Put it together, and Howard is arguably the second-most impactful player in the NBA, and he plays a style that should translate to whatever team acquires him. So yeah - it actually IS that big of a deal which team Howard is playing for come March 16. Even if the hype leading up to it is annoying.

Around the League

Curry still struggling: Stephen Curry continues to struggle with his injured foot. He played only nine minutes on Tuesday, which came after he had managed only one minute played in a decoy role over his previous four games. The story on Curry just doesn't change - top-5 roto ability, but glass ankles/feet that keep him off the court make that talent useless to his owners.

Wade's tweaked ankle: Wade left Tuesday night's game with a tweaked right ankle and did not return. On the other hand, the game was a blowout, and Heat coach Erik Spoelstra said Wade could have come back if he were needed. Consider Wade day-to-day, though with the way he turned it over I'll be impressed if he were able to meet his Wednesday night projected return.

Bynum staying healthy: For the last several years it's been apparent that Andrew Bynum had the talent and ability to be arguably the best center in the NBA, but he just had never been able to stay healthy long enough to show it. This year he has. While it had to worry Bynum owners that he required a fancy knee procedure over the All-Star break, he hasn't missed a beat in his return. He's working on a streak of 10 straight double-doubles, including a 30-point/14-rebound explosion on Tuesday night. Bynum is still only 24 years old, and it appears he's finally reaching his potential.

Gallo working back: Danilo Gallinari (ankle) played his first game since February 6 on Monday, scoring four points with three boards in 18 minutes. Gallinari is obviously working himself back into shape, but he was in the midst of a career year before he went down, and barring setback should return to that level in the near future.

Bargnani on deck: Andrea Bargnani (calf) has been practicing with the Raptors and is expected to return to game action sometime this weekend. He hasn't played in a game since January 25, so expect him to be rusty, but this is great news for those that held onto him through the absence.

Big Movers in the Rotowire Fantasy Basketball Cheat sheet

I'm trying this out as a new section this week. Previously this type of news would have gone in "Around the League", but since the Rotowire Fantasy Basketball Cheat Sheet is essentially its own article, I figured it might be time to discuss some of the bigger movers in a given week in their own section. We'll see how it works.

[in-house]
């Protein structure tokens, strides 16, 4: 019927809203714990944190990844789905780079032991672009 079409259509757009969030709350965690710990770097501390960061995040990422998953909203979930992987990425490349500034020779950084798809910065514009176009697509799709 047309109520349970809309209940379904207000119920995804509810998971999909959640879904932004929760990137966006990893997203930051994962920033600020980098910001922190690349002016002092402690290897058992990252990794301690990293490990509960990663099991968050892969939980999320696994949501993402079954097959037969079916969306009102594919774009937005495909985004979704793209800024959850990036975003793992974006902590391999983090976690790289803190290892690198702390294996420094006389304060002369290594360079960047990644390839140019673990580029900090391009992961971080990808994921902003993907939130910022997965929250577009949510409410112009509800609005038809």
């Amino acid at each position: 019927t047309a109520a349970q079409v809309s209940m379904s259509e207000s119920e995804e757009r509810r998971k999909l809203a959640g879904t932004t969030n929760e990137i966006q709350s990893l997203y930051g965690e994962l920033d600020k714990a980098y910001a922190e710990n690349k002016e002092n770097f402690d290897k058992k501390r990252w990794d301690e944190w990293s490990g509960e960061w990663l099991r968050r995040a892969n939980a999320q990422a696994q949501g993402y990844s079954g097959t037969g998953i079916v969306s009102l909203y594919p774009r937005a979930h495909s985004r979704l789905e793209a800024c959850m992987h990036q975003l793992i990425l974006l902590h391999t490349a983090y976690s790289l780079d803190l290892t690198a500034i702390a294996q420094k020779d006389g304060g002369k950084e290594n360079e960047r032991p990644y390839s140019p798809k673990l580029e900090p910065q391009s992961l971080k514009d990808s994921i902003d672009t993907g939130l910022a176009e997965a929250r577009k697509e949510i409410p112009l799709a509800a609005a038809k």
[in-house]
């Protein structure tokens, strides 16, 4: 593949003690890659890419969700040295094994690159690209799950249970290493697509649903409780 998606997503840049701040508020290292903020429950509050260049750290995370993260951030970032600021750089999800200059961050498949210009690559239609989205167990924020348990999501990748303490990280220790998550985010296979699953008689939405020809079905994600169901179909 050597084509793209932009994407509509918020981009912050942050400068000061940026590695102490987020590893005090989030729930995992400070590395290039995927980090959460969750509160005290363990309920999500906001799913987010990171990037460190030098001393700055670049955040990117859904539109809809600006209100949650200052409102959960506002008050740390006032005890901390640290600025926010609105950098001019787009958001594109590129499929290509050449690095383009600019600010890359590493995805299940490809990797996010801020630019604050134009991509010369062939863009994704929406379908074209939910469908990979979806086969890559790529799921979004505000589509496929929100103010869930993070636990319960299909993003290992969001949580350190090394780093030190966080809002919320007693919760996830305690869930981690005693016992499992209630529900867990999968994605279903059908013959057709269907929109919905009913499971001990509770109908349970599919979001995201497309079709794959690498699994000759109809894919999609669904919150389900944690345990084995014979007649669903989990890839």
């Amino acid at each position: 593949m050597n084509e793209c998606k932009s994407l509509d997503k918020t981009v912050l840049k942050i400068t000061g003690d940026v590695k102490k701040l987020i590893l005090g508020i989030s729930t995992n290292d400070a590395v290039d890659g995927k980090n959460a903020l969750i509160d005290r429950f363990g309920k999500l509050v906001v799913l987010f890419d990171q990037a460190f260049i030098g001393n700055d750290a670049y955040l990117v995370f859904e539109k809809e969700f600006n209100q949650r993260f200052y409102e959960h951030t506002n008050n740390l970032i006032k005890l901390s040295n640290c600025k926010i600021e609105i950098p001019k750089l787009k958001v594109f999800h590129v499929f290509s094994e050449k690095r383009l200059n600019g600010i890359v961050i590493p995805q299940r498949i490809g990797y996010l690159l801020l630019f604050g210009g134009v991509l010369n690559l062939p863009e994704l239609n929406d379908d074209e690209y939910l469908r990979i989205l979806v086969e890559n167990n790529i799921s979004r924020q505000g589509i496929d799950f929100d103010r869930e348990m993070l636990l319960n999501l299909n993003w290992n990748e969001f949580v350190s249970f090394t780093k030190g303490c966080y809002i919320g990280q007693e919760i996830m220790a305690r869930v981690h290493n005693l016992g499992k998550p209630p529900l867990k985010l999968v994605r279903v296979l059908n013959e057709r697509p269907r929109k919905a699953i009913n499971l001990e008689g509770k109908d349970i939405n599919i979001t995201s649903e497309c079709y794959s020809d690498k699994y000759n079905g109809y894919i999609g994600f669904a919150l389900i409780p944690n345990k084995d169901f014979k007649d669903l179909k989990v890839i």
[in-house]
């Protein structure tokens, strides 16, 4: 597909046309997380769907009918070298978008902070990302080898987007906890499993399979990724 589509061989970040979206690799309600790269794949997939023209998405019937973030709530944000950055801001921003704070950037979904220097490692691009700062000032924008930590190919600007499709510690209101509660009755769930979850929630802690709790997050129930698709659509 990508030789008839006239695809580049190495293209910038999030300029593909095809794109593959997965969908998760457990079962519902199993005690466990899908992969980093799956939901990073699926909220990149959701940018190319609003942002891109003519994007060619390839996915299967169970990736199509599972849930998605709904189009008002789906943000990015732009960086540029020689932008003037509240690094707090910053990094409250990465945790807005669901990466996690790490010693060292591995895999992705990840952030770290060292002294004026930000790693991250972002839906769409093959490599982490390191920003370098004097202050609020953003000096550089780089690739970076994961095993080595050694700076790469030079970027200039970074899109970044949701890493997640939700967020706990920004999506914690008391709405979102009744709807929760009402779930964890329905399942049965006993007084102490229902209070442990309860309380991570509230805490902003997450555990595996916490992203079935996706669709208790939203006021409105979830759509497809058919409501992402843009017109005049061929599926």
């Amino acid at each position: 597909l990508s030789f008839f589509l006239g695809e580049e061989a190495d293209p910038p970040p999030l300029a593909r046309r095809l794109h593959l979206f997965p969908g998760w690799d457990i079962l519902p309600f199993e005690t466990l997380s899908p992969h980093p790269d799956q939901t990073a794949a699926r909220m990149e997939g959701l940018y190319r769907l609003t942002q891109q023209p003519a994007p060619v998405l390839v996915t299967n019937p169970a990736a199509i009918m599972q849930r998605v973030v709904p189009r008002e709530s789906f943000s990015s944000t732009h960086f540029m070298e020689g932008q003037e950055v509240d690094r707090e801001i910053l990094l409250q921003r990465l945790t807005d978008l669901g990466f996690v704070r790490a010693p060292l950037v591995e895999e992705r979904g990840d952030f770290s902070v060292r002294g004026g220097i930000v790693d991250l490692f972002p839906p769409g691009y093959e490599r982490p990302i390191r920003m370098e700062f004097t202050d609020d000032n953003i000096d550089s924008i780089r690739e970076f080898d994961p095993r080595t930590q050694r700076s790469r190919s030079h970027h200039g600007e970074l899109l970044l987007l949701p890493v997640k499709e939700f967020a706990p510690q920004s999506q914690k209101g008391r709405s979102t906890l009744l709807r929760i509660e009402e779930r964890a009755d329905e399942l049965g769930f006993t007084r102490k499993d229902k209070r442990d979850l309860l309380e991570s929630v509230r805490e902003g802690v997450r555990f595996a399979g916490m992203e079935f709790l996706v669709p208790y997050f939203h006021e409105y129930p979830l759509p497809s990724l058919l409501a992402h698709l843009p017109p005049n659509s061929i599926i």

Anthony, Stoudemire and Lin down: Carmelo Anthony and Amar'e Stoudemire have been mainstays near the top of the cheat sheet all season, but the developing dynamic in New York seems to limit their long-term upside. With the additions of Jeremy Lin, JR Smith, Steve Novak and Baron Davis to the rotation over the last few weeks there have been fewer shots for Anthony and Stoudemire whose main value is in their ability to score. Charlie Zegers discussed it in his blog this week, where he argued that he wouldn't want either on his team moving forward. I won't go that far, but I am concerned enough to move both of them down several slots in the rankings. Lin also gets a bit of a downgrade for his play of late, as he hasn't shown the ability to transfer into full-fledge assist mode as I expected.

Garnett and Pierce up: On the flip side, the Celtics are trending upward. Rajon Rondo has drawn the headlines lately with his triple-doubles, but quietly Kevin Garnett and Paul Pierce have been playing outstanding ball of late. Garnett has moved to center full-time, and it's reflected with an increase in rebounding and blocked shots. Pierce, on the other hand, is moving back into the primary scorer slot with good efficiency.

Anderson leaps Howard: I was slow to be convinced on Ryan Anderson, but he has consistently been a double-double threat with lots of treys and solid percentages. What's not to like? It still feels funny to move him past Howard, but Howard's free-throw shooting is just too poor on too much volume for him to be any higher.

Conley among elite: Another player I was slow to be convinced about was Mike Conley Jr., especially after his injury absence when Greivis Vasquez looked so good. But Conley just continues to go out and produce on a nightly basis. And adjusted plus-minus studies for the last couple of seasons indicate that he's been producing at a higher than intuitive level for a while now. It was time for him to make a move.